If you want to know more about the different types of yoga, you may like my article: Beginner’s Guide To The Popular Types Of Yoga And Their Benefits

It may help you increased power

Yoga aims to help the body achieve proper alignment. One benefit this can offer is that it can, in turn, improve performance. When our body is aligned, we can then transmit force more effectively and efficiently which then helps us to generate more power.

Depending on the chosen sport, this will help athletes punch, jump, run, or throw more effectively and precisely.

You may improve your endurance

As yoga has a strong focus on the breath, this focused and improved breathing helps to increase our respiratory capacity. This is of great importance to athletes.

If you have ever attended an Ashtanga class, you may have noticed it is similar to an endurance sport. Constant movement and yet evenly paced breath. throughout the practice.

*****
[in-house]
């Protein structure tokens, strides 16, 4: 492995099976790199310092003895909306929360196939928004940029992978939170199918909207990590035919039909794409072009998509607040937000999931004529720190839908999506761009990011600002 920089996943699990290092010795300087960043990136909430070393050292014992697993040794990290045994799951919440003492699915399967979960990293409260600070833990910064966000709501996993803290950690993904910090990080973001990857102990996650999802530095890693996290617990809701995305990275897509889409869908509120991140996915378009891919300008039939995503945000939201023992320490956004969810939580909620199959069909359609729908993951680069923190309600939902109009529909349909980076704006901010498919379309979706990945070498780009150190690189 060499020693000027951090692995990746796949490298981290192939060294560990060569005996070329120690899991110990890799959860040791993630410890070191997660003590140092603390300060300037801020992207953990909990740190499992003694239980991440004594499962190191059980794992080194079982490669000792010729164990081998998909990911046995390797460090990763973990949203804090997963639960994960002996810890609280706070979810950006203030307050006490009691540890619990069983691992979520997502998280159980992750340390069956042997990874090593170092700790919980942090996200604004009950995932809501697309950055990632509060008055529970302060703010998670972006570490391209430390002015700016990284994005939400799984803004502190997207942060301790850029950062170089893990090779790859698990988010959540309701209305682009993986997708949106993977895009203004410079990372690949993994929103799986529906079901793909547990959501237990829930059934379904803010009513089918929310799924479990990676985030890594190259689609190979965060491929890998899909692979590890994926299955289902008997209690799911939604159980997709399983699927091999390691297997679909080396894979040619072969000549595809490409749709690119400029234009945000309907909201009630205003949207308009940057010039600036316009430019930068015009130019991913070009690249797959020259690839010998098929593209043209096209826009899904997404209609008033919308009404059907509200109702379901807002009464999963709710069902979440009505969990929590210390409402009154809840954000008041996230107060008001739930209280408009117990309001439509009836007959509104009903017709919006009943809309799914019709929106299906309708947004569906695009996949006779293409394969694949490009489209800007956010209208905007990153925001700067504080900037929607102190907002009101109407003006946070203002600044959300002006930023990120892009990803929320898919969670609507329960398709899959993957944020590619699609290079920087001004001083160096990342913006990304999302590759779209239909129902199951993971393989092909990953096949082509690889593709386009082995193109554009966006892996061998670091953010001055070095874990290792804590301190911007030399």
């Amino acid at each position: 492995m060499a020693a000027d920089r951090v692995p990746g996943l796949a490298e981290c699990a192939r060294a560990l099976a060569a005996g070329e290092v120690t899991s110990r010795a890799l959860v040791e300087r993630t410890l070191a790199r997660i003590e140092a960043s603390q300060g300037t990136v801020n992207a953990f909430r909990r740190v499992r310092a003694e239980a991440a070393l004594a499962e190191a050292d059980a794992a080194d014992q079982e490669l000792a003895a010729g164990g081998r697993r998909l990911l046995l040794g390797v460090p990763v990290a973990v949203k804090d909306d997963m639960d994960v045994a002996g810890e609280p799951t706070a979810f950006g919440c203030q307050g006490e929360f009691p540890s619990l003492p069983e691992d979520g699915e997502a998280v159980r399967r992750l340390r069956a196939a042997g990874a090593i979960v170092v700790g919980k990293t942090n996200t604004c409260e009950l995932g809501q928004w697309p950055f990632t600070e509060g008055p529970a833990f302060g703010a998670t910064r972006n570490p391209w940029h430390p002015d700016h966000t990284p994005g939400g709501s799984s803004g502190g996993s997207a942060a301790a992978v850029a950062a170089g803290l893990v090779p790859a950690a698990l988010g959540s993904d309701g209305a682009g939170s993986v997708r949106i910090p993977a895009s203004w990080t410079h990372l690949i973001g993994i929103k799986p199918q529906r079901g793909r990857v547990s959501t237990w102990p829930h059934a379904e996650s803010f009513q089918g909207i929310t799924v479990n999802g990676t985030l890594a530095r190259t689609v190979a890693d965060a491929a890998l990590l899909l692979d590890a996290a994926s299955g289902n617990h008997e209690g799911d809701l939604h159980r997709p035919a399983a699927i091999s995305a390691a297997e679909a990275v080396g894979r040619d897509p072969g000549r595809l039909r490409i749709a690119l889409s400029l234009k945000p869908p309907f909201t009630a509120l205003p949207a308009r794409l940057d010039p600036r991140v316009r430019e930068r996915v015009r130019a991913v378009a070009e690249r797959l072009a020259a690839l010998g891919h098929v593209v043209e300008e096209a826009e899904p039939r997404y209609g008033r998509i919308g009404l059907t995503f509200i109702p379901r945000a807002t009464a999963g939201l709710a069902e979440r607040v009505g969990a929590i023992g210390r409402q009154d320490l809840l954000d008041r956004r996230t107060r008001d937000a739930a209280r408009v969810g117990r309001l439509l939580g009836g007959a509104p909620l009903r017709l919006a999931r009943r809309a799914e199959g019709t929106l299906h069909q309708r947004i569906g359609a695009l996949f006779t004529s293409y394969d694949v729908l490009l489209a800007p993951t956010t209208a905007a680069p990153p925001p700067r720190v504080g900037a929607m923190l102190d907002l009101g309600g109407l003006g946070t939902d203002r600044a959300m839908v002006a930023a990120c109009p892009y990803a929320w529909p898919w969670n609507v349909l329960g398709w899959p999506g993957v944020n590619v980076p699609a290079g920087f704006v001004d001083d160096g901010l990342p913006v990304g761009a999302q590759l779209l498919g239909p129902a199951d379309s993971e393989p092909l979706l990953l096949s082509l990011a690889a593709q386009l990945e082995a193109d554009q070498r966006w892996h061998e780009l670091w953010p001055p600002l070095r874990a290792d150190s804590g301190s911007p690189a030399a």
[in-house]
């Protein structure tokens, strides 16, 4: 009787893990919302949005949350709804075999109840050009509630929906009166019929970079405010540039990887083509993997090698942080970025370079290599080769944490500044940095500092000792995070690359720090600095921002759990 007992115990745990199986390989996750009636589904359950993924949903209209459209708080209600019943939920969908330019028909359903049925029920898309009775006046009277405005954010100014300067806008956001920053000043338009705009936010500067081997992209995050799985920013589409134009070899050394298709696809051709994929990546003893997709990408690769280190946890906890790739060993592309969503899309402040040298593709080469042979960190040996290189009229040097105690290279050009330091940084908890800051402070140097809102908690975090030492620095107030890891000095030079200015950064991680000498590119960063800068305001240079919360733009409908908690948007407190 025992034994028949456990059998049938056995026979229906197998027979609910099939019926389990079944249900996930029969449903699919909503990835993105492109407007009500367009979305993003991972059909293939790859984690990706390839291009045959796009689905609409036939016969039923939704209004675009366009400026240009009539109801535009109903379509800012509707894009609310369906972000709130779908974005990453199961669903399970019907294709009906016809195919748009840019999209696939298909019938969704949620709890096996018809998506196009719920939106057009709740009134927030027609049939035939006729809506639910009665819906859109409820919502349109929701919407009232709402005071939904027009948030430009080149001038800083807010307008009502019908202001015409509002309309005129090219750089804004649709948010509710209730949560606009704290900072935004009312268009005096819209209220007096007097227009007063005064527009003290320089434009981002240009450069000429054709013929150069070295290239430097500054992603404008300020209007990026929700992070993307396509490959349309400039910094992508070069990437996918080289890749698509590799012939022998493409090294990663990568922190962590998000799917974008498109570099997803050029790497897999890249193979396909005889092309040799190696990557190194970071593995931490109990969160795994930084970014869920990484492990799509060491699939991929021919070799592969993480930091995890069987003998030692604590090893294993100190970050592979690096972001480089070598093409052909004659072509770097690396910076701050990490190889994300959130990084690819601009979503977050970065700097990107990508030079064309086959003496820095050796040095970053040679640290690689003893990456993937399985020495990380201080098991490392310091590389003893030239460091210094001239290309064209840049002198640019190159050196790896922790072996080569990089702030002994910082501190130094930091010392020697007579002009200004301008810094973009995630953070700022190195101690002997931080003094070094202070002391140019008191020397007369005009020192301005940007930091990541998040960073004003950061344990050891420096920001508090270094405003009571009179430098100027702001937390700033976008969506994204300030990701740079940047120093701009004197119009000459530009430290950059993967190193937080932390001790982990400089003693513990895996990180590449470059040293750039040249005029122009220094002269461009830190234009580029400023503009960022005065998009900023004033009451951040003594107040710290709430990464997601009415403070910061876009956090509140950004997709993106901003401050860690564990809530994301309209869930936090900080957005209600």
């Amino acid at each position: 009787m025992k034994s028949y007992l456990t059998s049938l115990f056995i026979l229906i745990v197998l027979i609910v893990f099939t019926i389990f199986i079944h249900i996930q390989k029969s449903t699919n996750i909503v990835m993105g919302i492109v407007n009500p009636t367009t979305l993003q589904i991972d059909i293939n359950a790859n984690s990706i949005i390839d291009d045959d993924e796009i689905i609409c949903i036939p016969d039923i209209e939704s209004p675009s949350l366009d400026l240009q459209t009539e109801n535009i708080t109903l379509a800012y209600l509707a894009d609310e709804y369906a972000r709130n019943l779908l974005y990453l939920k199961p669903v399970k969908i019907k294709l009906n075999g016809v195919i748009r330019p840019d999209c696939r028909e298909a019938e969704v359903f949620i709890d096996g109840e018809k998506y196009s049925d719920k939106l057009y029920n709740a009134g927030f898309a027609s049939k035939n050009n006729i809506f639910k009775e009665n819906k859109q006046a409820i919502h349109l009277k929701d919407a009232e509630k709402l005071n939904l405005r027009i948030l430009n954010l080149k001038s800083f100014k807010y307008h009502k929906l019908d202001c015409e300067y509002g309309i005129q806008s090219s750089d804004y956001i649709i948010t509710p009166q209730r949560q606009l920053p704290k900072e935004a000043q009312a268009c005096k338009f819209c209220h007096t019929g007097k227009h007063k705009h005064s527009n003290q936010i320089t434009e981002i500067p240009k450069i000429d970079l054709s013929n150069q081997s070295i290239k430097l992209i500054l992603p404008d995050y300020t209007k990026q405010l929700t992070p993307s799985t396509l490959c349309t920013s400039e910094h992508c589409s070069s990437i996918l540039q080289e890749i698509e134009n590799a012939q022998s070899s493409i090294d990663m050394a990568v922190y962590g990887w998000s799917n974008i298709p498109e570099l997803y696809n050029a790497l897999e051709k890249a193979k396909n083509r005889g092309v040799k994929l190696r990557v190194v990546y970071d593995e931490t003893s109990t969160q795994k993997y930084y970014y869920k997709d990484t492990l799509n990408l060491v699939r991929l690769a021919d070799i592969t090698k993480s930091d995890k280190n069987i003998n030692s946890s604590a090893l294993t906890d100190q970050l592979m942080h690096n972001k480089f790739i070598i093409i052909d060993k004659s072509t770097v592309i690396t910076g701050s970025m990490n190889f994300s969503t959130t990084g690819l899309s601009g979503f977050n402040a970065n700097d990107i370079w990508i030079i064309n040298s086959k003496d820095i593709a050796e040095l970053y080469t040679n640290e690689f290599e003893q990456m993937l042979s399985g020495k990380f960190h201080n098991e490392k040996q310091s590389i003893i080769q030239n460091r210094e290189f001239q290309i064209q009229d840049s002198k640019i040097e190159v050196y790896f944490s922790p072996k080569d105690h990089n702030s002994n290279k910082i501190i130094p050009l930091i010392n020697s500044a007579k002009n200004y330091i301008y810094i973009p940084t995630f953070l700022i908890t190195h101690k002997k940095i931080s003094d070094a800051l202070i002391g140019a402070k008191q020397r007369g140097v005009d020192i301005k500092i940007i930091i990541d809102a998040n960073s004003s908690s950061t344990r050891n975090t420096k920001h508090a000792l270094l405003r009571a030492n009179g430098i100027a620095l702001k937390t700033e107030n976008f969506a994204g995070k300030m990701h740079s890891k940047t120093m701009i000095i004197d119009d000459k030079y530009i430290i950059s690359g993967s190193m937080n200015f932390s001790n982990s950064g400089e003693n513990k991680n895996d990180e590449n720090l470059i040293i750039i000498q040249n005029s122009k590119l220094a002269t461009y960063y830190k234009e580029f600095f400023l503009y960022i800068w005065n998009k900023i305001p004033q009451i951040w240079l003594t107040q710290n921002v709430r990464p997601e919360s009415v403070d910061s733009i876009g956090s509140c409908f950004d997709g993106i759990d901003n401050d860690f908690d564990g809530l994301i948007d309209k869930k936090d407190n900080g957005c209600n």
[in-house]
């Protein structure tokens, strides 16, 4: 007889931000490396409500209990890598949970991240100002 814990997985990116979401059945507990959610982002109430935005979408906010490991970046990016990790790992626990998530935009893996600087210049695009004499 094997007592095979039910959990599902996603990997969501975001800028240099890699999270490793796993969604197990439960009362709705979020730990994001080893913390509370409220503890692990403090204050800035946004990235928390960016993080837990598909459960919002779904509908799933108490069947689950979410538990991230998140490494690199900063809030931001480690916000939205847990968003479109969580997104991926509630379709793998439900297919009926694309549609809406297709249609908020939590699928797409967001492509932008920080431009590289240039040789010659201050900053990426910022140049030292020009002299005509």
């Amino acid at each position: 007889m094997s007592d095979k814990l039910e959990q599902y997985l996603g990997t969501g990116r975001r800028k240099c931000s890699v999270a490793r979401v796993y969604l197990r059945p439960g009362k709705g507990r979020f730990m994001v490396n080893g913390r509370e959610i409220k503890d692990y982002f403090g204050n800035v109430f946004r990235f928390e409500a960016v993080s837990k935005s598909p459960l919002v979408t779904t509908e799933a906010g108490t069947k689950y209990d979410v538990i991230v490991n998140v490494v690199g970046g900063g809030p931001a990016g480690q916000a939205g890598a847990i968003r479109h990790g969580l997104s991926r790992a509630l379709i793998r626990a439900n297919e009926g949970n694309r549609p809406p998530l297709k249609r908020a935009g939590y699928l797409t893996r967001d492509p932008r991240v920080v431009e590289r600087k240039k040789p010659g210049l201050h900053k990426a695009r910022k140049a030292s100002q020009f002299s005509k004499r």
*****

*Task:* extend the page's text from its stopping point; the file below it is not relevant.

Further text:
Being able to control the breath like this improves circulation which in turn teaches us to conserve energy, learn to move more efficiently, and thus learn to pace ourselves for a long and demanding practice.

You may experience enhanced recovery

Athletes need time to rest between workouts in order to allow for muscles to recover. The deep and controlled breathing of a yoga practice helps bring oxygen to the muscles. Additionally, this type of breathing helps bring nutrients to the muscles for energy, to help with muscle recovery. And this, in turn, will help prepare the muscle for the next workout.